Secondly, did I read you right? Someone at Cisco Live seriously suggested brain dumps? Or could they have been joking with you?

    Lastly, what exactly does it mean to take it by “brute force”?

    Well anyway, I’m looking to take mine by end of Novemeber so hopefully I can learn something from you. 😉

  3. Scott McDermott
    July 18, 2011 at 10:52 pm

    Dude, missing by 2 is hardly epic fail. You’re just frustrated, and understandably so. I’m confident that if you practice with the Boson tests, you’ll get it on the next try. They’re guaranteed, right? 🙂

  4. July 19, 2011 at 5:00 am

    The questions and answers of the exam are very vague. I also found that the quality of the images and diagrams was way to bad for a 350$ exam.

    I would also recommend to take the first guess, because it is most of the time the right choice. At least it worked out for.

    I have used NMC’s and Boson’s products to prepare for the exam. However I prefer Boson’s product, because the questions are more recent and they have nice references for further reading material in the answers.

  5. July 19, 2011 at 5:29 am

    No sooner did I ask you if you passed, I saw this post in my rss feed!

    Well, you have a good attitude and yes, Cisco asks stupid questions in stupid ways. I don’t know how they come up with their questions but I swear some of them are there just to frustrate us.

    Keep it up, I know you will pass.

    P.S. I use all the boson test software, it is great and really really helpful.

    Good Luck!

  6. Raphael
    July 19, 2011 at 5:19 pm

    I also took and failed the 350-001 on Sunday at Live. This was my second fail, first by a few points and this one by about 50.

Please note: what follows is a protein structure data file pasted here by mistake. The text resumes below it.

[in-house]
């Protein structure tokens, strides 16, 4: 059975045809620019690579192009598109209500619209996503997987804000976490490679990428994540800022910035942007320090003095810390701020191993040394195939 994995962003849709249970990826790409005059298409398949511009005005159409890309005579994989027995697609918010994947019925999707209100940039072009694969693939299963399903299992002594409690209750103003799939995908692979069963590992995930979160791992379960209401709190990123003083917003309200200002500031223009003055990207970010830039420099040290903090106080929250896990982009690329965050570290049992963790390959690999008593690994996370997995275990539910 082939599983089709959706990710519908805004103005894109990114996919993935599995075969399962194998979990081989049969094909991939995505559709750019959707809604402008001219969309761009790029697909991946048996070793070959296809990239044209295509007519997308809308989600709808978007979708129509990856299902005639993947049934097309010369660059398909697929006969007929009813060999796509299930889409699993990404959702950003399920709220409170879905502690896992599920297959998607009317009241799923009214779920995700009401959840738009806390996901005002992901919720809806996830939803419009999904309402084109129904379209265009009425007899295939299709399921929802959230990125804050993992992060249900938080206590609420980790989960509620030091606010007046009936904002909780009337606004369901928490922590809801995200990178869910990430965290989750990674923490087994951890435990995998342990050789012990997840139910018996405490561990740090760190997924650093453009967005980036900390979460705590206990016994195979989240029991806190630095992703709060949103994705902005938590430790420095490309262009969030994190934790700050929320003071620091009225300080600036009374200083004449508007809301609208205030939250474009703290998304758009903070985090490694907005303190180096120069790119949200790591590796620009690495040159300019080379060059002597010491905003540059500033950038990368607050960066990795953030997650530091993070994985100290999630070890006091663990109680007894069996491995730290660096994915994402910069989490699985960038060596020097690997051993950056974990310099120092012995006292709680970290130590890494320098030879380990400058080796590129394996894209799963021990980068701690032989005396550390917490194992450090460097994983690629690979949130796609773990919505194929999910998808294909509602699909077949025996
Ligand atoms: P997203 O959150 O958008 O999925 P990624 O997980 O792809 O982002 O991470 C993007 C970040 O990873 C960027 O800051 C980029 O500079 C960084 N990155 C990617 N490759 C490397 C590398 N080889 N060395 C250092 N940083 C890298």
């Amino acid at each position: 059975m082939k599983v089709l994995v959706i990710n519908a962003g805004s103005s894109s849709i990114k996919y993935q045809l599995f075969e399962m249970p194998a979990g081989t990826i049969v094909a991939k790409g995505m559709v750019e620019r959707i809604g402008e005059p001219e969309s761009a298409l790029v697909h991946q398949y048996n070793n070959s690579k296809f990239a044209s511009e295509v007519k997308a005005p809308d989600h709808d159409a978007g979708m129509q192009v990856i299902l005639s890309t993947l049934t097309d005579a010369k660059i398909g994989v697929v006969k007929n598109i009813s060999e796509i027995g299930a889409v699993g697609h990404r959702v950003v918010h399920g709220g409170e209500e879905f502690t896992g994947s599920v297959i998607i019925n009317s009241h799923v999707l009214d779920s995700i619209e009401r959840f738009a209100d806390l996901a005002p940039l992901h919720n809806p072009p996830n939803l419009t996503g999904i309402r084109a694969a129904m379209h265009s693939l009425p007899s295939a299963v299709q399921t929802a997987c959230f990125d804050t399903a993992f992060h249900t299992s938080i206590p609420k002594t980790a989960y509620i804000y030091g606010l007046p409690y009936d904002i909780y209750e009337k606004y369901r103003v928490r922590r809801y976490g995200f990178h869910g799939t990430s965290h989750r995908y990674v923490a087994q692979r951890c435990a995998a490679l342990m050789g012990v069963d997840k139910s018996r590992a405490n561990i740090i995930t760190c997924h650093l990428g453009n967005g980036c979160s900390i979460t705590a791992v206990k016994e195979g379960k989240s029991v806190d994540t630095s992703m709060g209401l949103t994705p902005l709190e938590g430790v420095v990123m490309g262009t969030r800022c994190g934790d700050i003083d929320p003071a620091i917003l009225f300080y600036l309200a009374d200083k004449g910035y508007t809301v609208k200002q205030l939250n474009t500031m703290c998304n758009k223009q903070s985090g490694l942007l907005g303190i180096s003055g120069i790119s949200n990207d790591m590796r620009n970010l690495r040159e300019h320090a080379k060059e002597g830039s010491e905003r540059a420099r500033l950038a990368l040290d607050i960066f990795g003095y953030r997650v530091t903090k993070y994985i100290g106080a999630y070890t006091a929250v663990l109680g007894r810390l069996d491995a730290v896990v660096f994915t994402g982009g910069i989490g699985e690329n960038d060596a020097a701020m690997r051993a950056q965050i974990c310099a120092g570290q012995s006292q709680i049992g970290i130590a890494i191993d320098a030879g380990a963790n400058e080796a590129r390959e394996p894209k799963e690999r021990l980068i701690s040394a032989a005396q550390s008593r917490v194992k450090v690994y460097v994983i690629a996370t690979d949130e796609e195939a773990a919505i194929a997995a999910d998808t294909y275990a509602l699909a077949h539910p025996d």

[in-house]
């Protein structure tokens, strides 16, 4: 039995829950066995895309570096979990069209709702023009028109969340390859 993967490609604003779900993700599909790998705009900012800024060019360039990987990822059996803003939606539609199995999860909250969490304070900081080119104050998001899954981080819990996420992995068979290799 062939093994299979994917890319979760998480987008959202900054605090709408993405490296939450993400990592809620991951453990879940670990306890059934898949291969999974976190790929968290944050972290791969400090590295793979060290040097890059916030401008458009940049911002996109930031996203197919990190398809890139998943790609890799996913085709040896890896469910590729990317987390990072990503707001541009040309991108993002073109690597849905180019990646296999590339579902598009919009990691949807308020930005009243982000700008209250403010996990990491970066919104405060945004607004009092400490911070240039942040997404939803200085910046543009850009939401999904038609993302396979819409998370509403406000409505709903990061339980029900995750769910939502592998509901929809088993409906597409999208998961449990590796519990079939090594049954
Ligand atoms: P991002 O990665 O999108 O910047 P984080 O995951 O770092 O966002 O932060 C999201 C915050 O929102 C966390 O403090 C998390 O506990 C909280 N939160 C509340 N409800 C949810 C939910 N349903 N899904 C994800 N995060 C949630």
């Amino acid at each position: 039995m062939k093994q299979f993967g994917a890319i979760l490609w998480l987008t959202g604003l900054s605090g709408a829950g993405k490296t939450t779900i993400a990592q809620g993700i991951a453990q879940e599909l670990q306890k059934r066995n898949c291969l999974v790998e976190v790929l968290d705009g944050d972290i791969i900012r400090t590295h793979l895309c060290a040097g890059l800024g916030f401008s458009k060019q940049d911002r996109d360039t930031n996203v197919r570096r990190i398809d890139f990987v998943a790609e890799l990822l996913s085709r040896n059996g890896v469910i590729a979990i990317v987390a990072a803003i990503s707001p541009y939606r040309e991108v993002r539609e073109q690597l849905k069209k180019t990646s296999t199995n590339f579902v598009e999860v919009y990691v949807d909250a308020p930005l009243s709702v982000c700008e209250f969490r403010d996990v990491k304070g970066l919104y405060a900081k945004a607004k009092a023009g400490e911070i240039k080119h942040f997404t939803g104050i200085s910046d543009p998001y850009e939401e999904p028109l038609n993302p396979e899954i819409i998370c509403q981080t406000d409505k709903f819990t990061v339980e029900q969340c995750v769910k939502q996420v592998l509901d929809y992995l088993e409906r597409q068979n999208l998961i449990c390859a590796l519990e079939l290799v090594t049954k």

Later I went down to the have a “chat” with the one of the proctors who was kind and let me know that exam taking is an art, you have to get into the thought process and think like the exam.

    I also chatted with a old coworker who is a trainer and takes this exam all the time – his reaction was that the exam is easy and passes it all the time.

    So I guess if you work with multiple vendors and see many technologies you’ll have a harder time than someone who just sees Cisco.

    Good luck on your next try!

  7. July 19, 2011 at 7:53 pm

    I actually passed the Written the day after you took it. I agree that some of the questions were in the WTF realm, but I didn’t feel like any of the questions didn’t provide the information needed to answer it, it was just a little tough sometime figuring out what they were getting at.

    I do recommend the Boson MaxSim product, it was pretty good. And if you have a copy of the CCIE R&S Cert guide from odom, use the code provided to unlock the boson exam for that text. Those questions are *excellent*. They’re hard because almost all of them are ‘choose all that apply’, and they don’t tell you how many apply, so you have to evaluate every single answer for whether or not it’s correct. This helped me greatly when it came to evaluating the questions the actual Written threw at me. Between the Odom book questions, and the Boson questions, I felt it was very representative of the actual exam, but only if you take the time to figure out why you missed the questions you missed.